For those of you who are too impatient to wait for my Day/Night of the Dead experience in Pátzcuaro, fret not.
My young Mexican neighbors have come to your rescue.
Our little village lacks a lot of what is traditional elsewhere in Mexico. But this is a tourist spot -- and it knows how to take advantage of any excuse for a fiesta. And to then make the event its own.
On Tuesday afternoon the local high school students flocked to our little plaza and started constructing their notion of what a Day/Night of the Dead altar should look like.
Their teachers had provided instructions for all of the required elements. Given those constraints, artistic license was theirs to pursue.
The results were interesting, but I had more fun watching the production come together. Like most school projects, two or three students took the project seriously while the rest of their classmates wandered about aimlessly socializing.
Young men tossed off personal insults to other young men, who puffed up their chests in indignation while their girl friends told them to stop acting like children.
And they danced to rock music (with some English rap lyrics that would have made my sailor uncles blush). If this was a day to have fun, they were doing it. And, of course, there was the usual flock of grandmothers shaking their heads at the "disrespectful" spectacle.
The result was about a dozen booths that looked oddly like a science fair in the Parrish Middle School gymnasium -- if the science fair had been held on Halloween night.
The booths are meant to act as public remembrances of deceased friends and relatives.
The usual Catholic paraphernalia was present. But objects from the deceased’s life were the centerpiece of each altar. Clothes. Food. Drink. Cigarettes. (This is one event that has not yet surrendered to the heath police.)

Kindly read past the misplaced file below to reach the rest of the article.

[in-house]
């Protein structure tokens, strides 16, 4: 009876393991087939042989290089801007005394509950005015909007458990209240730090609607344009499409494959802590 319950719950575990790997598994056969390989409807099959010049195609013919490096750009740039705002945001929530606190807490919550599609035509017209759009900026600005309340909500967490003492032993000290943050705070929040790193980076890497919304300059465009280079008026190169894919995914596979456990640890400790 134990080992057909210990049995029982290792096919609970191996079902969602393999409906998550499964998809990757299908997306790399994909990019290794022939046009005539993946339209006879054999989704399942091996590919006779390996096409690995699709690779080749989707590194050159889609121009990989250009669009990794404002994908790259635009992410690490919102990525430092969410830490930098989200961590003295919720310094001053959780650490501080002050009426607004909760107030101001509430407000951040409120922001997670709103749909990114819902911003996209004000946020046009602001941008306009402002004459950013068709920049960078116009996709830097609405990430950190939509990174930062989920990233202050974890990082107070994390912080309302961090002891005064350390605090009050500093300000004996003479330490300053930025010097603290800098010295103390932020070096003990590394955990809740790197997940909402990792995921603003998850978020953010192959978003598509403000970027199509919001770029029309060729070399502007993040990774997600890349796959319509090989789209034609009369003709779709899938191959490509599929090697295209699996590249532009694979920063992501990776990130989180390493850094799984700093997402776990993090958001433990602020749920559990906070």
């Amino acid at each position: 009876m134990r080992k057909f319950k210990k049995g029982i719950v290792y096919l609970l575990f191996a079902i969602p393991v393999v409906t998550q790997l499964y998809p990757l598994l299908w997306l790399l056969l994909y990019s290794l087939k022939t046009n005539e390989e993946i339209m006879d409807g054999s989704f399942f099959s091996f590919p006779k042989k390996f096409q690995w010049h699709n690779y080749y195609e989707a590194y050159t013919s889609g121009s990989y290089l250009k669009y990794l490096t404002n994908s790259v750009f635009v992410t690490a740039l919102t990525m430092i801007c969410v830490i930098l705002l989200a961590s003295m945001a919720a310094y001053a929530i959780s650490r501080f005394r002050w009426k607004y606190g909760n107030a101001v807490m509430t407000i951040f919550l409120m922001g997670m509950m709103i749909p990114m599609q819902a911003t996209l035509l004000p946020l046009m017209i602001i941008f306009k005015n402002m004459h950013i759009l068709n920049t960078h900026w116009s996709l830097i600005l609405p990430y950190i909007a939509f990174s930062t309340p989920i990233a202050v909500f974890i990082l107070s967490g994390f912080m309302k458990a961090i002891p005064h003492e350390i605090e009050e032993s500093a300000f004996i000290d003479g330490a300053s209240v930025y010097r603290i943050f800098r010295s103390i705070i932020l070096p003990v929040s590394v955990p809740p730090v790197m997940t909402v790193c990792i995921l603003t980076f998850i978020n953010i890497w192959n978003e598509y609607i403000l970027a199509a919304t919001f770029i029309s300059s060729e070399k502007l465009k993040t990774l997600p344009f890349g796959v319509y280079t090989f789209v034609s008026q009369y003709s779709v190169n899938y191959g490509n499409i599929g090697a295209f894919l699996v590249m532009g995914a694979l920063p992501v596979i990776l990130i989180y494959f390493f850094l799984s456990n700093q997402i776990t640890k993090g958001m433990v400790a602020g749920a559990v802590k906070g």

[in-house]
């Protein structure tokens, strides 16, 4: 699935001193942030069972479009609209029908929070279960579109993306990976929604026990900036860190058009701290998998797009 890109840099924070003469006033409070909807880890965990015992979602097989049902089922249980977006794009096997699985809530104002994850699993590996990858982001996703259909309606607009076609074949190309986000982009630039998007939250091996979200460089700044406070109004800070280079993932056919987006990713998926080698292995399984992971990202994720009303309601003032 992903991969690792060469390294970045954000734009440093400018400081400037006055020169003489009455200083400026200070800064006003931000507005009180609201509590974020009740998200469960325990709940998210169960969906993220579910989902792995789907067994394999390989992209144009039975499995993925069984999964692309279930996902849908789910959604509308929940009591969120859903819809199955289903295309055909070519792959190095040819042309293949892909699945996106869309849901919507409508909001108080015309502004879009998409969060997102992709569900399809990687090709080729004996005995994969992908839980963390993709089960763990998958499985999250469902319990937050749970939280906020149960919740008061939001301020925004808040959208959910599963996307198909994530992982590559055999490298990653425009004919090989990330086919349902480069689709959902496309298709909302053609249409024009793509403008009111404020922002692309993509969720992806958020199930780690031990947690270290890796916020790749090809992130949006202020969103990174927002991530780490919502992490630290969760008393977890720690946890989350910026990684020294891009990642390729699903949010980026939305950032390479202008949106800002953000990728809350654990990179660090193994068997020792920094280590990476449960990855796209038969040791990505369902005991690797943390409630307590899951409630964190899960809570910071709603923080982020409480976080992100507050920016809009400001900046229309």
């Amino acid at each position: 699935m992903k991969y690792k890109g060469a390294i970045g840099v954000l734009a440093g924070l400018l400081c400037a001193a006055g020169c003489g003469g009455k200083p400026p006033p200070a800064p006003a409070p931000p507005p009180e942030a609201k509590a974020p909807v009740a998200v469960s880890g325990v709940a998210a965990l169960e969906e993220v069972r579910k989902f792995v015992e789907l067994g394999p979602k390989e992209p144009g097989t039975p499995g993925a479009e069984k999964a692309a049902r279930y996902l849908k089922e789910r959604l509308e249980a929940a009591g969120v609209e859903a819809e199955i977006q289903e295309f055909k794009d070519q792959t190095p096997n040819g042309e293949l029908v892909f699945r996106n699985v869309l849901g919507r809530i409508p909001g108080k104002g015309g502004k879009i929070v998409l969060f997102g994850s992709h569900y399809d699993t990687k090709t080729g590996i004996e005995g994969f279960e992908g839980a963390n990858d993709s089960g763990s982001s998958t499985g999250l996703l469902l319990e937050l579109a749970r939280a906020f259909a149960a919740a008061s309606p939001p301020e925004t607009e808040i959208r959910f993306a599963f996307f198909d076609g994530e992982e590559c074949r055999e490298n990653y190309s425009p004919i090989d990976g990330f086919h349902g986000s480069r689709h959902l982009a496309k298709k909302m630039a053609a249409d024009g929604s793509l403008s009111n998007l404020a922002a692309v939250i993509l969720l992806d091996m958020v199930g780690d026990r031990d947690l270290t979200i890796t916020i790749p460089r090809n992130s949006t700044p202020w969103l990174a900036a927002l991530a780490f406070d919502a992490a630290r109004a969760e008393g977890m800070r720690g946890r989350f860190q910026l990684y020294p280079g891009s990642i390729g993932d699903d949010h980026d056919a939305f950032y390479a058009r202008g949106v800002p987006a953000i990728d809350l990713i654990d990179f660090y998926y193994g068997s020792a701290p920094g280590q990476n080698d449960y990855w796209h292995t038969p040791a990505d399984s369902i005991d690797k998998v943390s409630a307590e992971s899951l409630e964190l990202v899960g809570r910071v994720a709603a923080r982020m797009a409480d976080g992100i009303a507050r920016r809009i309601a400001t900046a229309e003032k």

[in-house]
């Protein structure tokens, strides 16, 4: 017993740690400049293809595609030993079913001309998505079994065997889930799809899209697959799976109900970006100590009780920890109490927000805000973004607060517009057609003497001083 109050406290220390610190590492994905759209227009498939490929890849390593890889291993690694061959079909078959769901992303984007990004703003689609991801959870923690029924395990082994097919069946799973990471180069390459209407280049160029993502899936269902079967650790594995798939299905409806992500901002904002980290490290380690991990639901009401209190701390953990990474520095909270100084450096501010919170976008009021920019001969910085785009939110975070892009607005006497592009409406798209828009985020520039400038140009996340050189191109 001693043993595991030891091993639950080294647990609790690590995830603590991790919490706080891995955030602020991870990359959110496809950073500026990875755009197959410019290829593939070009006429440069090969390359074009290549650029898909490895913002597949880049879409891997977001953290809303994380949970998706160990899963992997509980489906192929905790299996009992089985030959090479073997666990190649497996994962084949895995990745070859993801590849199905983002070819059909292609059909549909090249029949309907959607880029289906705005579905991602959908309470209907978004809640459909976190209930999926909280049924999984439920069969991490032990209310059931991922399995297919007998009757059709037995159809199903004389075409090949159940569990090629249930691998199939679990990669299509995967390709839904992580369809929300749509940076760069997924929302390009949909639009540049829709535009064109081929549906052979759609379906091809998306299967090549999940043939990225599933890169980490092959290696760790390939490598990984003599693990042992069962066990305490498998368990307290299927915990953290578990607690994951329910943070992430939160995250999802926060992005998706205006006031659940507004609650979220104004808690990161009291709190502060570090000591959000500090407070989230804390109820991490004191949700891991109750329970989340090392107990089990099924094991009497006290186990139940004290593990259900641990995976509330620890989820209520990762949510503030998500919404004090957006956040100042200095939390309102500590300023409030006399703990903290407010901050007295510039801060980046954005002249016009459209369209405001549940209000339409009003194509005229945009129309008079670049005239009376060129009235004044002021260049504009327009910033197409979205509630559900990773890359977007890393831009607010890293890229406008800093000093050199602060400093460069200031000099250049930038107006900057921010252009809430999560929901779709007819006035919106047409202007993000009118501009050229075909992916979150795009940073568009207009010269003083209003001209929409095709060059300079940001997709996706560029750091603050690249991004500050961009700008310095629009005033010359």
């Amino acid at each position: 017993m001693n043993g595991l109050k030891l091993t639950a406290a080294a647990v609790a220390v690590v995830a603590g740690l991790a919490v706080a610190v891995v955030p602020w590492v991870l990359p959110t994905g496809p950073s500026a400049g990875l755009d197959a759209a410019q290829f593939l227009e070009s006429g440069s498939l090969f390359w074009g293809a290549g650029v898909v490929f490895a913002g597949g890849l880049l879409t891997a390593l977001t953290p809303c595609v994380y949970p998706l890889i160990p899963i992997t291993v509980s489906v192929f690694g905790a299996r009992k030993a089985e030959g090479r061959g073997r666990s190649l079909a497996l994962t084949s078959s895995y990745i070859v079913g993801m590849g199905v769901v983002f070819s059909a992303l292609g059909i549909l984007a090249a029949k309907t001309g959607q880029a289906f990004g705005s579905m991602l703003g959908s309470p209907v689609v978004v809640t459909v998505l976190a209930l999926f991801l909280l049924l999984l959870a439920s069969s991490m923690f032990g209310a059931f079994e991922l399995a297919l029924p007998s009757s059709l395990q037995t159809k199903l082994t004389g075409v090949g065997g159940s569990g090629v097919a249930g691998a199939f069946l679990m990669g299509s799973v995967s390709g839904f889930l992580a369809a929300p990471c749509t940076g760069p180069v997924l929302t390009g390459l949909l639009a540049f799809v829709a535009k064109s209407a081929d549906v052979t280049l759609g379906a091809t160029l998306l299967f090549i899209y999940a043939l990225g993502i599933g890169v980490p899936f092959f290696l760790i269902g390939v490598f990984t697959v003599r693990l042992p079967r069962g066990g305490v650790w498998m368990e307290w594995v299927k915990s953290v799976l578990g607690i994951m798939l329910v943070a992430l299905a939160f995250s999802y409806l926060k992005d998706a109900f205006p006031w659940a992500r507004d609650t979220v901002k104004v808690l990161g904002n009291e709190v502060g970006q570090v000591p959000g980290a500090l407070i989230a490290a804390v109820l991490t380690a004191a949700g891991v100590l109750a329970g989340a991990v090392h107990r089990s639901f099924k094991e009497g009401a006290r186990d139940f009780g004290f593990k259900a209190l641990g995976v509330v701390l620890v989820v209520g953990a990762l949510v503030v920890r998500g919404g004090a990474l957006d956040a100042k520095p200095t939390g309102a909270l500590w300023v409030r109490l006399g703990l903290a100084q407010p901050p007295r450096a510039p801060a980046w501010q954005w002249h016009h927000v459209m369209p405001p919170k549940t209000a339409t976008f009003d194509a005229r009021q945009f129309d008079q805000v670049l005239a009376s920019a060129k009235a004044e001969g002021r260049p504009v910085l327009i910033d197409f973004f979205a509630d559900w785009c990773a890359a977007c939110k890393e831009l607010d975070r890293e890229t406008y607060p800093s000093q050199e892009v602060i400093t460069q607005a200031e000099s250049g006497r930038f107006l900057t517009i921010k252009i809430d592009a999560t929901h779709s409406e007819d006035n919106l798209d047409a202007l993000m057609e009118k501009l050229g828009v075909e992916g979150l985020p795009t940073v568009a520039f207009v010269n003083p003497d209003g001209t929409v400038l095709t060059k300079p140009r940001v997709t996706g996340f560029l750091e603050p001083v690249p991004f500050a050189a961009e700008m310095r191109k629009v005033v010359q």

The most mundane objects were the most poignant. Reading glasses. Well-worn sandals that will not be worn again. An old scooter.
All of it looking vaguely familiar. And then it hit me. The collection of personal memorabilia looked liked every Evangelical Christian "celebration of life" ceremony I have attended for the past two or three decades.
These are my people.
But seeing death through the eyes of teenagers is always a unique experience. The sentimentally comes packed in the bubble wrap of bathos. And is always outweighed by sheer self-referential fun. Often slipping into a Michael Jackson Thriller homage more than remembering the deceased.
But some pieces were artistically inspired. Going from this --
-- to this in just a few hours of patient mosaic work.
The display in the plaza is about as far away as possible in detail from what I will see in Pátzcuaro during the next three days. But it has a semblance of the same spirit.
In the same way that Day/Night of the Dead is a second cousin three times removed of Halloween.